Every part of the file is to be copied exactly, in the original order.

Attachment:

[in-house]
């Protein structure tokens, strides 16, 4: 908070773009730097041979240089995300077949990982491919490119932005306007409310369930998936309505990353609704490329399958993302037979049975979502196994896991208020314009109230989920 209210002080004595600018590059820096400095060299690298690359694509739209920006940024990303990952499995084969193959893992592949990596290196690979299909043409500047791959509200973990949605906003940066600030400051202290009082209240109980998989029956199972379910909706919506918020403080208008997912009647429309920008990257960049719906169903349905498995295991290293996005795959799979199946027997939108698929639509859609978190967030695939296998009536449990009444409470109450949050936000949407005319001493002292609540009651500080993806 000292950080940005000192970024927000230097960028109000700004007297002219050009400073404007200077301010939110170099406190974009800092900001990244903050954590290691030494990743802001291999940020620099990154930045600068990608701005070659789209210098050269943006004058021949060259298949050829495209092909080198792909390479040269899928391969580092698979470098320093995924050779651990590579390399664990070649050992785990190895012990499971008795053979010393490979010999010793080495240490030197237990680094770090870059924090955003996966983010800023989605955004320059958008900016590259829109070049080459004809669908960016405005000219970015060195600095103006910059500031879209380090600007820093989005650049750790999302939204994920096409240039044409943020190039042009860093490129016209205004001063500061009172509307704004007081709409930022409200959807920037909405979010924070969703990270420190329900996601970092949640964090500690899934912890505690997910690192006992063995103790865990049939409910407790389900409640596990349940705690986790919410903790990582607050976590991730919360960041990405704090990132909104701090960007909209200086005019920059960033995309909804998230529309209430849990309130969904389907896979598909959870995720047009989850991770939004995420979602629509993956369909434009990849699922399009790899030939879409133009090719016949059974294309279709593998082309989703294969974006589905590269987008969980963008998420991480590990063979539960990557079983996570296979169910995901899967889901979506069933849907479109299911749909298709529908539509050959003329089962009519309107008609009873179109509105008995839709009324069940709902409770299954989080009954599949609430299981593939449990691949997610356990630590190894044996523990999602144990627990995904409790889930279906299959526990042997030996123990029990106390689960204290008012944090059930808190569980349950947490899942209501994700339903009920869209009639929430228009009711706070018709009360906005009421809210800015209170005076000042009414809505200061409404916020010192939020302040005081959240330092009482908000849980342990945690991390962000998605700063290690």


[in-house]
């Protein structure tokens, strides 16, 4: 908070773009730097041979240089995300077949990982491919490119932005306007409310369930998936309505990353609704490329399958993302037979049975979502196994896991208020314009109230989920 209210002080004595600018590059820096400095060299690298690359694509739209920006940024990303990952499995084969193959893992592949990596290196690979299909043409500047791959509200973990949605906003940066600030400051202290009082209240109980998989029956199972379910909706919506918020403080208008997912009647429309920008990257960049719906169903349905498995295991290293996005795959799979199946027997939108698929639509859609978190967030695939296998009536449990009444409470109450949050936000949407005319001493002292609540009651500080993806 000292950080940005000192970024927000230097960028109000700004007297002219050009400073404007200077301010939110170099406190974009800092900001990244903050954590290691030494990743802001291999940020620099990154930045600068990608701005070659789209210098050269943006004058021949060259298949050829495209092909080198792909390479040269899928391969580092698979470098320093995924050779651990590579390399664990070649050992785990190895012990499971008795053979010393490979010999010793080495240490030197237990680094770090870059924090955003996966983010800023989605955004320059958008900016590259829109070049080459004809669908960016405005000219970015060195600095103006910059500031879209380090600007820093989005650049750790999302939204994920096409240039044409943020190039042009860093490129016209205004001063500061009172509307704004007081709409930022409200959807920037909405979010924070969703990270420190329900996601970092949640964090500690899934912890505690997910690192006992063995103790865990049939409910407790389900409640596990349940705690986790919410903790990582607050976590991730919360960041990405704090990132909104701090960007909209200086005019920059960033995309909804998230529309209430849990309130969904389907896979598909959870995720047009989850991770939004995420979602629509993956369909434009990849699922399009790899030939879409133009090719016949059974294309279709593998082309989703294969974006589905590269987008969980963008998420991480590990063979539960990557079983996570296979169910995901899967889901979506069933849907479109299911749909298709529908539509050959003329089962009519309107008609009873179109509105008995839709009324069940709902409770299954989080009954599949609430299981593939449990691949997610356990630590190894044996523990999602144990627990995904409790889930279906299959526990042997030996123990029990106390689960204290008012944090059930808190569980349950947490899942209501994700339903009920869209009639929430228009009711706070018709009360906005009421809210800015209170005076000042009414809505200061409404916020010192939020302040005081959240330092009482908000849980342990945690991390962000998605700063290690």